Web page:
I come from a long line of strong Black women. My grandmother used to share stories about how she caused “trouble” in town when a white man hired her to put up the displays in his store window. At that time, all the Black women in town worked as domestics in the homes of white ladies, or in the foundry. She rejected that.
As strong as my grandmother and other Black women in my life are, I’ve also taken in countless unspoken lessons about taking care of and protecting the needs, desires, feelings, and wellbeing of white women—even to my own detriment.
This is my role in white supremacy: when I combed through my childhood, my maturity to adulthood, and even my adult life, I realized that I had lost my best friends—mainly white women—because at various points in my life I needed their focus to be on me.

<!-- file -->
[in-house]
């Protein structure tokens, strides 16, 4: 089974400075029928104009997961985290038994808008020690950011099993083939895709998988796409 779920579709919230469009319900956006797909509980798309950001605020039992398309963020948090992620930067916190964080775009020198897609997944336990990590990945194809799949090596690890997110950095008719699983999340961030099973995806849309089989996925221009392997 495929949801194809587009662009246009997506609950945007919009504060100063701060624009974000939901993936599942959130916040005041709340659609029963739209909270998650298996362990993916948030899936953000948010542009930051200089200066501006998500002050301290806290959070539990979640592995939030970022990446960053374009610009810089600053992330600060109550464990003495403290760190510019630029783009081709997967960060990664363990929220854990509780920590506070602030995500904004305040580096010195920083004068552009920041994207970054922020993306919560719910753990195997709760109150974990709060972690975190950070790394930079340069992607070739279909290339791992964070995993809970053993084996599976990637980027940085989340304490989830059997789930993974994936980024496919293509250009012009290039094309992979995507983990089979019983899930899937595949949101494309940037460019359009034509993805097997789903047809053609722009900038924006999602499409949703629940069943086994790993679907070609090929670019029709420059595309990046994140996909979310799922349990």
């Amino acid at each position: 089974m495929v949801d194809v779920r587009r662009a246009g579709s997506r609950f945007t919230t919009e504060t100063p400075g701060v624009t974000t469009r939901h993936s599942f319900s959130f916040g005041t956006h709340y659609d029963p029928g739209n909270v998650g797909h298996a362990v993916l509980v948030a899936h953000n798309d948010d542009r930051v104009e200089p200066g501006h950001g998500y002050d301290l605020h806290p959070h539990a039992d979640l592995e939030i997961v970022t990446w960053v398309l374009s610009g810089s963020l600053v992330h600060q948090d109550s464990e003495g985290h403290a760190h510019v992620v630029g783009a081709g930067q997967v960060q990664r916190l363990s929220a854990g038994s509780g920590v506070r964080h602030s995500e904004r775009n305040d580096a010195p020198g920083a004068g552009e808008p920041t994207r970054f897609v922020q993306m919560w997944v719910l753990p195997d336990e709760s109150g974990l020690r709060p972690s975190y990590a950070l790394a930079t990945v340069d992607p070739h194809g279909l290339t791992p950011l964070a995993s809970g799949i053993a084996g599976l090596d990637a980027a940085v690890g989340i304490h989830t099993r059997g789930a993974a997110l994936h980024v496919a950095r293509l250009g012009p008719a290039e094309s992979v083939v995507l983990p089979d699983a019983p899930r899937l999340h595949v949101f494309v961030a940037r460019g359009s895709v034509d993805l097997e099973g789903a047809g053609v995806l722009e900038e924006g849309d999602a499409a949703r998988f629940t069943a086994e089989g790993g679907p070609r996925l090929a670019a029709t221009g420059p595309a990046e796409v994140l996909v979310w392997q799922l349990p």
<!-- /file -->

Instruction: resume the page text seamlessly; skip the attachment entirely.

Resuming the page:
Most recently, I lost a friend when I began pushing back and asking to also be important in our relationship. She decided that she wasn’t willing to care for me or be there for me the way I was for her. That stung. A lot. But what surprised me the most was my own reaction: I was upset but I was not shocked. It wasn’t news to me. I think I finally needed to hear her say out loud what we both already knew. At that point, there was nothing left to say and we parted ways.
Addressing white supremacy is painful. I’ve lost friends and recently had to stop speaking with my neighbor. But I’ve found beauty as well. I’ve found more of my voice. I work more on speaking up and addressing my needs, and not just those of others. There are days where I simply center myself. And for once, I allow myself to just enjoy it. I’ve also cultivated more sincere and meaningful friendships with other white woman in my life: those who can acknowledge the work is painful for us both, and yet still remain my friend. I want to have hope for us all.